Once upon a time, four Hollywood directors met for lunch at a little diner called Hidden City Cafe in Point Richmond. The year was 1994, and Toy Story would soon be released, changing animated movies forever. The directors were John Lasseter, Andrew Stanton, Pete Docter, and Joe Ranft, and at the table that day, four new movie ideas were discussed that would go on to become some of Pixar’s biggest hits. Those films? A Bug’s Life, Monsters, Inc., WALL-E, and Finding Nemo.
If you know anything about Hollywood, where things move at a glacial pace, then this probably seems like an incredible story. Four hit films ideated in a single brainstorming session? Well, it is incredible, which is why most people in the movie industry have heard about it before.
It’s also misleading. It paints a false picture of what led up to a series of great accomplishments, and even Stanton admitted as much, years later.
“I’m trying to dispel a little bit of it, before it turns too mythical,” he said about the legendary story during an interview. “The truth is, there are people who worked really hard at making things like ‘Monsters’ and ‘Nemo’ really turn into the great stories they were way after those lunches.”
This is just what we do as people. We boil things down to their simple, most memorable essence. The problem arises when we want to do something similar but don’t really know how, because we’ve dissociated the results from the actual process.
An Innovator’s Life
This happens in business frequently. Thousands of would-be innovators fail to live up to their potential, because they either:
a) develop tunnel vision for one “big idea” and never put the work in to make it happen
b) falsely believe innovation to be the product of some “special sauce,” and therefore deem themselves incapable of it.
But that’s not the way it is. Innovation is not sexy. And it’s not just a “groundbreaking idea.” It’s taking those ideas and deconstructing them into hundreds of parts and then testing, learning, refining, and iterating. It’s a deliberate, uncomfortable, and sometimes masochistic pursuit. It’s not breaking down a barrier – it’s breaking down one after another after another.
Thomas Edison invented the lightbulb after about 1,000 tries, according to the history books. When someone asked him how it felt to fail that much, he said, “I didn’t fail a thousand times – the lightbulb was an invention of a thousand steps!”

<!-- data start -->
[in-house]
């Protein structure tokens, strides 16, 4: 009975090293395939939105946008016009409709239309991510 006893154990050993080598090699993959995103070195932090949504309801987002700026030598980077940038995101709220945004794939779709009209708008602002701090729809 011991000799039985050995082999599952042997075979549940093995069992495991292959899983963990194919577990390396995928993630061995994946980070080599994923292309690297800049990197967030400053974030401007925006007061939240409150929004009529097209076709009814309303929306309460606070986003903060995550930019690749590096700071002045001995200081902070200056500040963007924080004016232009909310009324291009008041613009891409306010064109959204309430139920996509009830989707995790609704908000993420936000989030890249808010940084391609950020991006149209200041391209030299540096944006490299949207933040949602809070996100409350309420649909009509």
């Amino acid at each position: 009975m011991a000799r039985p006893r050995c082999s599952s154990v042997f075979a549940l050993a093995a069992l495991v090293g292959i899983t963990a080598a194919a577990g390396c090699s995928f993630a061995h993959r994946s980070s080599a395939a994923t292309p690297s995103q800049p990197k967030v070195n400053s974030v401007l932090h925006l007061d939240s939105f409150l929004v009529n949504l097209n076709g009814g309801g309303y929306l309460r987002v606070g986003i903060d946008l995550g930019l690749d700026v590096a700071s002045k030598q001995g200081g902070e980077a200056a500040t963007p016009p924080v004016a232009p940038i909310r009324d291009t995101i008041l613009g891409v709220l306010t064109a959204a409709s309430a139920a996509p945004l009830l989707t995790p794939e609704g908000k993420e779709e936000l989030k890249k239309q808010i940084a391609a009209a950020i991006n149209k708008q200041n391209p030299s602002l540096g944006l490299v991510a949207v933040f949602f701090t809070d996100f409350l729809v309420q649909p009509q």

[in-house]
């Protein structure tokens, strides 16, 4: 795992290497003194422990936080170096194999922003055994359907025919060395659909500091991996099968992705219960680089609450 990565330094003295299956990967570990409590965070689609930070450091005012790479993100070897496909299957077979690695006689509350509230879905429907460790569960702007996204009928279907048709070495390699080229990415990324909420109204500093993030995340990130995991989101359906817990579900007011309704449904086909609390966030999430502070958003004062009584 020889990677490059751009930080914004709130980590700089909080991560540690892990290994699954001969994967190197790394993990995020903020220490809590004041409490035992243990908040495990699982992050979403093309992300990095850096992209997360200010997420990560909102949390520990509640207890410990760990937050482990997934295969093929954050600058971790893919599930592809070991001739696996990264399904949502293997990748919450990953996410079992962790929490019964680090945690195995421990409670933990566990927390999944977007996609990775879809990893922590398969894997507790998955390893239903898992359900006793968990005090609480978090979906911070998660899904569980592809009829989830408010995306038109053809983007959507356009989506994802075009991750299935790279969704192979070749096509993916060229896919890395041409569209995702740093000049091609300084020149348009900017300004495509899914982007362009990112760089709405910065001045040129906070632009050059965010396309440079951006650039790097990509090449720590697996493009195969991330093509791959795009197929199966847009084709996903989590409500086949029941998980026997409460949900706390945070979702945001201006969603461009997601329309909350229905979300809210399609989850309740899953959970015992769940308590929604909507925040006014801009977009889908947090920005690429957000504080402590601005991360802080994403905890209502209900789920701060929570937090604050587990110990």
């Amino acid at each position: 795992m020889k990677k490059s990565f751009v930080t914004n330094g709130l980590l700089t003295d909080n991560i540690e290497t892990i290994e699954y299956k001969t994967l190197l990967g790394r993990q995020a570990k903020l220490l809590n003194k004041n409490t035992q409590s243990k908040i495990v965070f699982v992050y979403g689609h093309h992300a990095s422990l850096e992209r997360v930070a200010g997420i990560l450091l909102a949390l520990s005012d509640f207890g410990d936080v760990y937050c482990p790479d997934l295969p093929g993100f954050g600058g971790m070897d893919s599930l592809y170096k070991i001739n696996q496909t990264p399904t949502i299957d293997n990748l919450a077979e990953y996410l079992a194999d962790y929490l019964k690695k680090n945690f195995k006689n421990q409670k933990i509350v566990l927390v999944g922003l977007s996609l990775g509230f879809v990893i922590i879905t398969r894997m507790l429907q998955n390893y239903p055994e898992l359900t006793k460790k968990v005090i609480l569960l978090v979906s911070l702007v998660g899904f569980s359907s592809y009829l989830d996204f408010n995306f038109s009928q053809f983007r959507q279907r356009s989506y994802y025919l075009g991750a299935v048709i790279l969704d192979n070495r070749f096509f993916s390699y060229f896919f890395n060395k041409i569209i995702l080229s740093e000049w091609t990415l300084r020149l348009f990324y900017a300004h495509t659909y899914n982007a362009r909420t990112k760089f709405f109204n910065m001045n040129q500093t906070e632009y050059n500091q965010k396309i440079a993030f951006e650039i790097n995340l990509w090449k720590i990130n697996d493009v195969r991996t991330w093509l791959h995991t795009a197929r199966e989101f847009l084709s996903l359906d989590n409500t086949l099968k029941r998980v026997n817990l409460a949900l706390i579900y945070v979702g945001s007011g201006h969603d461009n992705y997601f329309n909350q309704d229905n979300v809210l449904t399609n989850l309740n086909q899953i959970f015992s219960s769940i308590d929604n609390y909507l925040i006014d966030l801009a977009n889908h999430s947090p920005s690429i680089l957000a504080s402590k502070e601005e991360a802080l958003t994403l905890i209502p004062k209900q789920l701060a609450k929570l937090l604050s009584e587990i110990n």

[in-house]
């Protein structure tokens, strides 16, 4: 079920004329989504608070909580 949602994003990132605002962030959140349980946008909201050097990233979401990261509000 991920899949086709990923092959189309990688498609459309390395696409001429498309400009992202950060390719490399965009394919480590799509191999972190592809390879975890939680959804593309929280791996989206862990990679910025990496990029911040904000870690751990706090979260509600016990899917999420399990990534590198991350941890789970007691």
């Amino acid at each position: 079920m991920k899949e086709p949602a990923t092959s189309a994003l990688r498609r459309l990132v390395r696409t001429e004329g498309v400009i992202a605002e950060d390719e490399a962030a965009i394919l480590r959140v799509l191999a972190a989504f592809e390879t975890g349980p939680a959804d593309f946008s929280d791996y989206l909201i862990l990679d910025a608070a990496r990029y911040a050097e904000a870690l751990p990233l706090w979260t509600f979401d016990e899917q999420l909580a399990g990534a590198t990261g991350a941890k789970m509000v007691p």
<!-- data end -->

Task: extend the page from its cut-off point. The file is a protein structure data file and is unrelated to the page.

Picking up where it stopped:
Henry Ford bankrupted himself five times before succeeding with Ford Motor Co.
R.H. Macy tried seven times before New York City was ready for Macy’s.
There are plenty of stories like these, and they are the ones that creative minds should focus on – not the rare exceptions of a few smart people getting together and dreaming up something new and glamorous.
MORE FOR YOU
I see this very regularly in industries that I deal with. There are so many bright minds out there who are confused about how disruption actually occurs, so they don’t try and accomplish it themselves. The most toxic thought a prospective entrepreneur or innovator can entertain is, “If it was a good idea, someone else would have done it already.”
In digital healthcare, this problem presents itself as a rote acceptance of the sad fact that roughly only five percent of available medical data is available and usable to researchers. Why? The easy answer is “because of legislation,” or “because of insufficient technology,” but ultimately, both of those could be replaced with “because of a lack of innovation.”
Five percent. Just five. Imagine how quickly medical research and healthcare practice could advance if researchers had access to the whole hundred.
What do we need to get there? Not much, honestly. Certain privacy laws have already paved the way. The technology itself – more or less – already exists. All that’s necessary now is for the right kind of people to take on the task. People who understand that things don’t exist because no one has made them yet, not because they can’t.
The “Me” in Team
Does that sound like you? Someone who calls B.S. on the notion that innovation happens because of solitary genius? Someone who has the courage and gumption to take on painfully tedious and incremental work? Congratulations – you’re an innovator at heart!
However, your chances of success will be greatly multiplied if you can integrate yourself within a team that shares those beliefs and values. That team isn’t just other smart, skilled individuals like yourself; it will need to include investors and leaders who trust in your ability to define and produce meaningful results.
So, to all the creative-minded, critically-thinking, would-be innovators out there … get to it! Put yourself into the orbit of others who want to do hard work on important, complex problems. Out of those orbits, coalesce a team committed to finding a common solution. And then, be brave. Confront the hard stuff. You may just invent the next lightbulb.